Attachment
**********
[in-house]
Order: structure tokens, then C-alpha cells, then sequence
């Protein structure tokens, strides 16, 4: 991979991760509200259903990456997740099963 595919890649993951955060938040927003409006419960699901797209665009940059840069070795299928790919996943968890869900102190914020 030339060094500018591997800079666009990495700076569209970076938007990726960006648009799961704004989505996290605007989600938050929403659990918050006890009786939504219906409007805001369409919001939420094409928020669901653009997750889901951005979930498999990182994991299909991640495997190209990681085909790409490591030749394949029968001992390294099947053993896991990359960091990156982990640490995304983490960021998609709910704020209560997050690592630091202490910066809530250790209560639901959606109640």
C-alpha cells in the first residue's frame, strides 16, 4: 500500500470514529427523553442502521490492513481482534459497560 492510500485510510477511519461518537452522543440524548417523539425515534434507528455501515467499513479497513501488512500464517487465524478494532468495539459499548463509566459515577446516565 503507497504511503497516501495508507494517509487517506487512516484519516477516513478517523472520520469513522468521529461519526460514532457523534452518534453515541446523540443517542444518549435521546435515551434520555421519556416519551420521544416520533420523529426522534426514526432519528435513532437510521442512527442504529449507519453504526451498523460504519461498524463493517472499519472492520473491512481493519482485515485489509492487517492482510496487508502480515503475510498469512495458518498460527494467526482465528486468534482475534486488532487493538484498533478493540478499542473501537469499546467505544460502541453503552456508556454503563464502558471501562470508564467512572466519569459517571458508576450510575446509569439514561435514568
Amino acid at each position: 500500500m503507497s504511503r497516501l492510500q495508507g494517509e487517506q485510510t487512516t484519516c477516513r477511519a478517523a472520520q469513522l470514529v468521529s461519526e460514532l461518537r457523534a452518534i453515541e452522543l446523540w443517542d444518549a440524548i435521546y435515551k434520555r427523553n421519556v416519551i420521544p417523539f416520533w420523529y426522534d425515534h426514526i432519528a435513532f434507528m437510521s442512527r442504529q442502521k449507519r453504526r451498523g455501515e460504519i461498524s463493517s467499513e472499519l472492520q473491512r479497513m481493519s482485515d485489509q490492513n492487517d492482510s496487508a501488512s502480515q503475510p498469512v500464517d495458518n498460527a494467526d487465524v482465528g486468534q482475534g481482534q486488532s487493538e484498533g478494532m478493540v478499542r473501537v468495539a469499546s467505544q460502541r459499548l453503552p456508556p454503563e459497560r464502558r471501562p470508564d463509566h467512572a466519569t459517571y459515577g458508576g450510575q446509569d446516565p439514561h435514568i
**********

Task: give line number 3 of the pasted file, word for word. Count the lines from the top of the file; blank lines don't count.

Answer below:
């Protein structure tokens, strides 16, 4: 991979991760509200259903990456997740099963 595919890649993951955060938040927003409006419960699901797209665009940059840069070795299928790919996943968890869900102190914020 030339060094500018591997800079666009990495700076569209970076938007990726960006648009799961704004989505996290605007989600938050929403659990918050006890009786939504219906409007805001369409919001939420094409928020669901653009997750889901951005979930498999990182994991299909991640495997190209990681085909790409490591030749394949029968001992390294099947053993896991990359960091990156982990640490995304983490960021998609709910704020209560997050690592630091202490910066809530250790209560639901959606109640």